Head Of NASA Jim Bridenstine Answers Your Questions
The NASA administrator discusses everything from Mars to the Space Force.
NASA Administrator Jim Bridenstine has a lot to say. On a recent appearance on Science Friday, he spoke about his views on climate change, the organization’s continued commitment to the Space Launch System, and how plant science relates to NASA. But there were still many questions that you wanted answered, so Science Friday sent some of your questions to Bridenstine. Here’s what he said.
Answers have been edited for clarity and/or length.
Going forward, what is the plan to handle the difficulties associated with what seems to be an increasing level of hesitancy toward believing NASA-backed scientific consensus? (In other words, some people choose to believe the world is flat. How do we address this and more?)
— Lewis Lopez (@PeacefulPagoda) March 8, 2019
Jim Bridenstine: NASA remains committed to studying our home planet with more than 20 Earth-observing satellite missions and major instruments, and more than a dozen in the pipeline. NASA freely shares this knowledge and works with institutions worldwide to gain new insights into how our planet is changing.
Does NASA have any interest in crowdsourcing? The Library of Congress @librarycongress uses it for transcription of text in images, and Geohive @teamGeoHIVE uses it for disaster relief. Could NASA use this tool to promote #STEM interest within the education community?
— Rochelle_T (@ai_rochelle) March 7, 2019
Jim Bridenstine: NASA has been involved in crowdsourcing for a number of years. In fact, data from NASA’s planet-finding Kepler spacecraft led to the first multi-planet system discovered entirely through crowdsourcing!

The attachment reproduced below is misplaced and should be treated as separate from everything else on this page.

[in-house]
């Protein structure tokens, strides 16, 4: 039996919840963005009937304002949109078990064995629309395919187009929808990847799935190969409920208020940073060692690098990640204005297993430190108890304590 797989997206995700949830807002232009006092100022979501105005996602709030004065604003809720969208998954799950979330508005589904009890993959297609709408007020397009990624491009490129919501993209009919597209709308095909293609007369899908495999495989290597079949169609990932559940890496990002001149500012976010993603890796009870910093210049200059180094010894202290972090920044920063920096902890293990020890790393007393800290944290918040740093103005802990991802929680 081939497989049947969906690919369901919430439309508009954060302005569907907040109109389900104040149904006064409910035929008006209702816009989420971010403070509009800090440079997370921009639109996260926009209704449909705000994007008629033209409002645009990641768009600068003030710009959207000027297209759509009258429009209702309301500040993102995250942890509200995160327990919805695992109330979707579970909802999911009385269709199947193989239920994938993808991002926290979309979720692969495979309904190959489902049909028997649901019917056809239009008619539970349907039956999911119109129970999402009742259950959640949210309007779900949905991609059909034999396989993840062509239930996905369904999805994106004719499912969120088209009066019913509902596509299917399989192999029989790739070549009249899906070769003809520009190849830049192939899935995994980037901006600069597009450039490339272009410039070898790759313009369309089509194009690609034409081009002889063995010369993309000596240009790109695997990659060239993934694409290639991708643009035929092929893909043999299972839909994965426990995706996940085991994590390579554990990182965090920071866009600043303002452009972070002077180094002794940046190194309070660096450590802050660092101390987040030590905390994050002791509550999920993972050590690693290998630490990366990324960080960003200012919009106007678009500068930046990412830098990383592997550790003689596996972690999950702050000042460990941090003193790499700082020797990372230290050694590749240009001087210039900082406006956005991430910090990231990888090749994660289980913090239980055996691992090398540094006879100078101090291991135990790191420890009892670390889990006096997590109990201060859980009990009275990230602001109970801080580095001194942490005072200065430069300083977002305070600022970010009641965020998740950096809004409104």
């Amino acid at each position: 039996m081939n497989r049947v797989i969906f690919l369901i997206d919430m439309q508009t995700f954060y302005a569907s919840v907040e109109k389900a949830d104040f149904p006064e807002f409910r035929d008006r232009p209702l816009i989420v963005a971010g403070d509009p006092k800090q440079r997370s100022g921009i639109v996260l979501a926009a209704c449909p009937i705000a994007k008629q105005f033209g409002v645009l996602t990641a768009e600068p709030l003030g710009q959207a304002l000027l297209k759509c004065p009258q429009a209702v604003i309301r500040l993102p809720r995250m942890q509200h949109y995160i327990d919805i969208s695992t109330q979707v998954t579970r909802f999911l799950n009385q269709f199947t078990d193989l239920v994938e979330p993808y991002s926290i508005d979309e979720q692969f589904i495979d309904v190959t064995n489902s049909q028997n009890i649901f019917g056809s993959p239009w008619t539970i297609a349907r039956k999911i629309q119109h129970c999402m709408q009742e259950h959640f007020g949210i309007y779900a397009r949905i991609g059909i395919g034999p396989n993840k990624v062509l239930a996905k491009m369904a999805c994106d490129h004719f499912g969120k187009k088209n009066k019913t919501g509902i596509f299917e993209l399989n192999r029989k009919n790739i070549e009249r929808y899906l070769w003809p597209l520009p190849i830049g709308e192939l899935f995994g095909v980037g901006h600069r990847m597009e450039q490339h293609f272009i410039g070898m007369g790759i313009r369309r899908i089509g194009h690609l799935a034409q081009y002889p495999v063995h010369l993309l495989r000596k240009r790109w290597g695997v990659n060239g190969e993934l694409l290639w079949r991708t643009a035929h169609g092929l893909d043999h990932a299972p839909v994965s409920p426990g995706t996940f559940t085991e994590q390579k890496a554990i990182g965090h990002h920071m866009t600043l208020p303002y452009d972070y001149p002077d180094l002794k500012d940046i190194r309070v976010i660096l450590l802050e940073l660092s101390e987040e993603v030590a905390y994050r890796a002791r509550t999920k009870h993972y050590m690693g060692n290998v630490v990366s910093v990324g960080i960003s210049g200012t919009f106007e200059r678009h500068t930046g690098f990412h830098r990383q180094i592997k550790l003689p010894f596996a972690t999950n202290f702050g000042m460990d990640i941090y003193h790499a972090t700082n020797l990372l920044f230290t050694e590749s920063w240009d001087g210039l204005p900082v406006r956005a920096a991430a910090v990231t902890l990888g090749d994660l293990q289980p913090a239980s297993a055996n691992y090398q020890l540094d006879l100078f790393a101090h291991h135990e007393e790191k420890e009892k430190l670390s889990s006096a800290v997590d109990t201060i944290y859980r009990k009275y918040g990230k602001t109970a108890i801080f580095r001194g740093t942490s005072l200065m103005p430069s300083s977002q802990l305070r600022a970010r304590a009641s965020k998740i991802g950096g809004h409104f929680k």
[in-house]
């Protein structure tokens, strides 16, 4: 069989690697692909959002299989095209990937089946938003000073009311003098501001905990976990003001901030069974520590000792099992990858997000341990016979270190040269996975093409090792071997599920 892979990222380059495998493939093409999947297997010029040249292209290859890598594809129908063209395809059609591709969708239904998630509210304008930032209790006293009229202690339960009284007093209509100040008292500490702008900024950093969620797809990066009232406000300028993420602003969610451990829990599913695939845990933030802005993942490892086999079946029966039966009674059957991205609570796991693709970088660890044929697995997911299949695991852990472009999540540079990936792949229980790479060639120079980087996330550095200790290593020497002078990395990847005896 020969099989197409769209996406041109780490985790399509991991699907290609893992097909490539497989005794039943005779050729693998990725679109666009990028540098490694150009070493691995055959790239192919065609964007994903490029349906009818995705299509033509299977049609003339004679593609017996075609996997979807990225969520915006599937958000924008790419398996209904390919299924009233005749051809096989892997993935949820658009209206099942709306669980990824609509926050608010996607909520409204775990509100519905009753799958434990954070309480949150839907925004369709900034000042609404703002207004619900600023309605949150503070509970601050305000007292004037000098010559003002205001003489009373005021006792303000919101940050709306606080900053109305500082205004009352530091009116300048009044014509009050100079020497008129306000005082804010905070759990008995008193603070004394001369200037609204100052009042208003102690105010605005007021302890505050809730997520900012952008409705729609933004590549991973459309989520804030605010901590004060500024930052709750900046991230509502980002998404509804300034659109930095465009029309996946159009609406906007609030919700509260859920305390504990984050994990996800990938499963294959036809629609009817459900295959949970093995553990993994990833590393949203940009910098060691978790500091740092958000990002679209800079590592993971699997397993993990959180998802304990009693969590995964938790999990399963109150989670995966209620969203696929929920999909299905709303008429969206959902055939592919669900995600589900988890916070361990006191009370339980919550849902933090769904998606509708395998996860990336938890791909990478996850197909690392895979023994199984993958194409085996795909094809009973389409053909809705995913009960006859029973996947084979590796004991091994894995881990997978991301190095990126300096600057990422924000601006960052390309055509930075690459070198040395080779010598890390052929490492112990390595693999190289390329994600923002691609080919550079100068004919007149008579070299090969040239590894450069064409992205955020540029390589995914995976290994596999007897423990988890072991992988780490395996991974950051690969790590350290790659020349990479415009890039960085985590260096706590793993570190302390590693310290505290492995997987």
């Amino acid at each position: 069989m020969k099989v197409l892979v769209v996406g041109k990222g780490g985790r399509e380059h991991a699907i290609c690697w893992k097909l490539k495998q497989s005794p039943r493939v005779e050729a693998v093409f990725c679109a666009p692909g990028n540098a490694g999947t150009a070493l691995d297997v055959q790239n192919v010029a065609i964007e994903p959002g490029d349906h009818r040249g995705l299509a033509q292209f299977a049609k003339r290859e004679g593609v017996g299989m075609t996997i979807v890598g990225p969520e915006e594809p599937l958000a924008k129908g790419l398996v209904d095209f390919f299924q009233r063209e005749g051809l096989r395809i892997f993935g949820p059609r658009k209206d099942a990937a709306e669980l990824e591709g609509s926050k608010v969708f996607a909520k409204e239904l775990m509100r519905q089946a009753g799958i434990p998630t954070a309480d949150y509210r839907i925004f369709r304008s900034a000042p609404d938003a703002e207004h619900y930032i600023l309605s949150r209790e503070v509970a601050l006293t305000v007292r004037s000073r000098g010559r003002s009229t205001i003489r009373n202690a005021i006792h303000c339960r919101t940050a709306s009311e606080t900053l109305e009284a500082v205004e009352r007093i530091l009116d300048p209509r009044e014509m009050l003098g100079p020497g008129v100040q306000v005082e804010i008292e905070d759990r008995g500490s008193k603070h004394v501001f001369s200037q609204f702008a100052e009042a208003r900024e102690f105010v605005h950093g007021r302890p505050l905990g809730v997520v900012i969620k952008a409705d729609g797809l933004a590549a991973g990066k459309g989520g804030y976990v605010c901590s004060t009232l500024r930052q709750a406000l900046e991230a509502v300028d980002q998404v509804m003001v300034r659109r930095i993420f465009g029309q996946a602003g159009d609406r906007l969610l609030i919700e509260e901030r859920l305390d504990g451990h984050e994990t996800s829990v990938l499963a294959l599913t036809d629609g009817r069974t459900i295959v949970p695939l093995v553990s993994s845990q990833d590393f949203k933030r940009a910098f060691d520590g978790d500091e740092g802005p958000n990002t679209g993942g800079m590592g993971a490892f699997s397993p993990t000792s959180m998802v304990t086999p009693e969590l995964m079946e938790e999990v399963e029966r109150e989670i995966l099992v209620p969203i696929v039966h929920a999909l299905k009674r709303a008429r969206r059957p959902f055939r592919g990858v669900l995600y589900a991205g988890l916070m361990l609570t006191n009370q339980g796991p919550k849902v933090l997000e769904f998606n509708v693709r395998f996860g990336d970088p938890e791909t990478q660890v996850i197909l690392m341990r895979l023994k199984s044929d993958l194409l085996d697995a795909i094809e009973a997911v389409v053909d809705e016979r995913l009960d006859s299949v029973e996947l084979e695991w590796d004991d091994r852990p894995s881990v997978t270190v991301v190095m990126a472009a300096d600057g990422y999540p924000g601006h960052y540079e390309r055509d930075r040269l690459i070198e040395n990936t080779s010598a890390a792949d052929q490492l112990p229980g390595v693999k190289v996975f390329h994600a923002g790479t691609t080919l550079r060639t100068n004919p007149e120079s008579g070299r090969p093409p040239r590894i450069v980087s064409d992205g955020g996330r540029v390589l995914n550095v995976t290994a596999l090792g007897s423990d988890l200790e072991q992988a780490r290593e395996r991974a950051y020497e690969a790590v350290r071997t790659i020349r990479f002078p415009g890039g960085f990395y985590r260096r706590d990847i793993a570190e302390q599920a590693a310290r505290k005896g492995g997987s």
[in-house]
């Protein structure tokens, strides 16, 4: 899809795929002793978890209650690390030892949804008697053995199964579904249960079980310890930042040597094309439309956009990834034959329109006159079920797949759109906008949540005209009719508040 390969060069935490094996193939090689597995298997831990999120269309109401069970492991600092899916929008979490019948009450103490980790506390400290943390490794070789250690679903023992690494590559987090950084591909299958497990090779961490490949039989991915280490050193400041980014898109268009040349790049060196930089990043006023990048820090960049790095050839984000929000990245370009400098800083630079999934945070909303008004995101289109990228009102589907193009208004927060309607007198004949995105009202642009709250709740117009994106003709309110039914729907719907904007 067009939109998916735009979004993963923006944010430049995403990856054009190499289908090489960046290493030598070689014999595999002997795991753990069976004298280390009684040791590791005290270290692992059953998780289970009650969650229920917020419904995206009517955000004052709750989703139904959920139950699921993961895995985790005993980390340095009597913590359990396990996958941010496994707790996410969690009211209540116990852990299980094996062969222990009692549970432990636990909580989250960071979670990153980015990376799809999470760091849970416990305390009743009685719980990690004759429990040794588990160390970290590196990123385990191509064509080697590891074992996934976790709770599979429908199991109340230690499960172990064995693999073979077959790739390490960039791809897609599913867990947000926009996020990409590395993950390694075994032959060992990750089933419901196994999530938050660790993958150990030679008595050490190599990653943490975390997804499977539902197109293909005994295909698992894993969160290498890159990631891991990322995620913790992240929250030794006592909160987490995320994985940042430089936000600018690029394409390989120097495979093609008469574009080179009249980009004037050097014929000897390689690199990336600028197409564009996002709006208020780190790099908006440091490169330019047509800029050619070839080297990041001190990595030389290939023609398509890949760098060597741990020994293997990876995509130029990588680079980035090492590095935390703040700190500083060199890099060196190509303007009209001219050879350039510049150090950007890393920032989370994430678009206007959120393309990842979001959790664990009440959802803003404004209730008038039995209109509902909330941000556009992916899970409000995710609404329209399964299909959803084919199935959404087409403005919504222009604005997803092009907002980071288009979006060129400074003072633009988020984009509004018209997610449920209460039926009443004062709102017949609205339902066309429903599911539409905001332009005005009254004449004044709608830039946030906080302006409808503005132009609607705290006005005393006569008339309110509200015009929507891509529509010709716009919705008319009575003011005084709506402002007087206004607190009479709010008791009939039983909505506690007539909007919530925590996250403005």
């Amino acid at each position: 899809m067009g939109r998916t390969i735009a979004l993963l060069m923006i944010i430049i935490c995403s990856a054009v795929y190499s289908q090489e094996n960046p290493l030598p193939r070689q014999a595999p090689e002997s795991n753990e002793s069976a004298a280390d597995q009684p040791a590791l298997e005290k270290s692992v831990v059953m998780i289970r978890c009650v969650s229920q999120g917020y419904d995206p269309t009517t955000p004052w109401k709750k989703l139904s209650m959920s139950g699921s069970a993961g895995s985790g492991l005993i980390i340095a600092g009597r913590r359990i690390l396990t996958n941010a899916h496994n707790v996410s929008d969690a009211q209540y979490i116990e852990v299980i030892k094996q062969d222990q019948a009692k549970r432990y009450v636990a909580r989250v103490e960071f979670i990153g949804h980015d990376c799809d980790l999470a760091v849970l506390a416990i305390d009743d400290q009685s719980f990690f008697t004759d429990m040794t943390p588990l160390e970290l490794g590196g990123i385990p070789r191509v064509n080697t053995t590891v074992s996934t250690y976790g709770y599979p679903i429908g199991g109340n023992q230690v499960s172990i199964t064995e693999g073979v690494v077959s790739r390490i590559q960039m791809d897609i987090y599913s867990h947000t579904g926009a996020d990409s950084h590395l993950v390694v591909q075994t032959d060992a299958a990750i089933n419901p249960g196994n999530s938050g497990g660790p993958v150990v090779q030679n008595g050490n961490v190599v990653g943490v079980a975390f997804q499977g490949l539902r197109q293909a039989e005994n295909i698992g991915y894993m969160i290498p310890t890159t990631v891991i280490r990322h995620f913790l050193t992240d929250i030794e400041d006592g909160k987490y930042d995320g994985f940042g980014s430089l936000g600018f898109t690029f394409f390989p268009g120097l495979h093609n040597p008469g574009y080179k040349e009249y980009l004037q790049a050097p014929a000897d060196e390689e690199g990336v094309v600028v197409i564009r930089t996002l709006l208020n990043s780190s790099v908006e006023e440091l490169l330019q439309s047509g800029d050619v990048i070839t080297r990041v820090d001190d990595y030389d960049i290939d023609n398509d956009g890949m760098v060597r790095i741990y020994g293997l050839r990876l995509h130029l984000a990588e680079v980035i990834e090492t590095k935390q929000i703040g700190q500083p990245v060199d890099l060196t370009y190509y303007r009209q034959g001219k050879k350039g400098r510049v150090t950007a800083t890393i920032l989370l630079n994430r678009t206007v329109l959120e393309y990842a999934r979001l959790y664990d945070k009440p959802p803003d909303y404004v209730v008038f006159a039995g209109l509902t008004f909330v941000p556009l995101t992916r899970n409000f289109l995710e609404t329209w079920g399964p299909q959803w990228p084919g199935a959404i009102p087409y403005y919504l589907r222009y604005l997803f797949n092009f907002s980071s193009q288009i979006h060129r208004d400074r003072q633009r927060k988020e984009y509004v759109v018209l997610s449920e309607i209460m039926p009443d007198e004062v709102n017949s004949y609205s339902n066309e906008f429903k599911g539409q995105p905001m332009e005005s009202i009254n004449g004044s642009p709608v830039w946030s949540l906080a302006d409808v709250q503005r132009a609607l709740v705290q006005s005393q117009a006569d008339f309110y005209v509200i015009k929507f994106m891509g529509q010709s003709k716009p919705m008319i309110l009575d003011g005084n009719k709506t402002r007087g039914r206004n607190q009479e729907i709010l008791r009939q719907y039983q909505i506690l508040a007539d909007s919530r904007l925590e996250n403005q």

From David on Facebook:
What do you think will be the next major achievement in crewed exploration, and when do you think we’ll do it?
Jim Bridenstine: We will go to the Moon in the next decade in a way we have never gone before. We will go with innovative new technologies and systems to explore more locations across the surface than was ever thought possible. This time, when we go to the Moon, we will stay. And then we will use what we learn on the Moon to take the next giant leap—sending astronauts to Mars.
I’ve been thinking, I’ve a few : Why has Oklahoma never had a @NASA Facility / Laboratory outside of University connected ones. In Muskogee as a kid was hoping we would get the wind tunnel in my town. But nothing came up anywhere in @JimBridenstine ‘s home state.
— daniel yount (@icarusfactor) March 7, 2019
Jim Bridenstine: Even without a dedicated facility in the great state of Oklahoma, NASA’s work with partner organizations in the state helps improve people’s lives across the globe. Here are some of the ways we’re in our home state: http://spacegrant.oknasa.org/ http://epscor.oknasa.org/
From Heather On Facebook:
How do you feel about Space Force?
Jim Bridenstine: For more than 60 years, NASA has led the world in the peaceful uses of outer space. We are a civilian agency dedicated to science, exploration, and discovery. Our mission will continue in partnership with other nations, and we’ll remain separate from any military branch of the government. We also recognize that space is vital to the well-being of the world and is essential to many aspects of our daily lives including communications, navigation, weather prediction, food and energy production, banking, and so much more. Our civilization depends on space being safe and accessible, and it’s critical to protect our interests in space, including NASA spacecraft and the International Space Station. We look forward to learning more about the Space Force as the Defense Department begins implementing Space Policy Directive-4.
From Muhammad On Facebook:
I am interested to know if there are any plans to land a probe on Europa and search for extraterrestrial life? Perhaps NASA is waiting for Clipper to provide more detailed imaging and radar data to understand what lies beneath the ice sheet?
Jim Bridenstine: NASA’s cutting-edge Europa Clipper mission to fly by Jupiter’s icy moon is a first step in exploring ocean worlds and their potential habitability. As complicated as sending a spacecraft to fly by Europa is, landing on it is even more challenging, so a lot of work needs to be done before we take that particular plunge.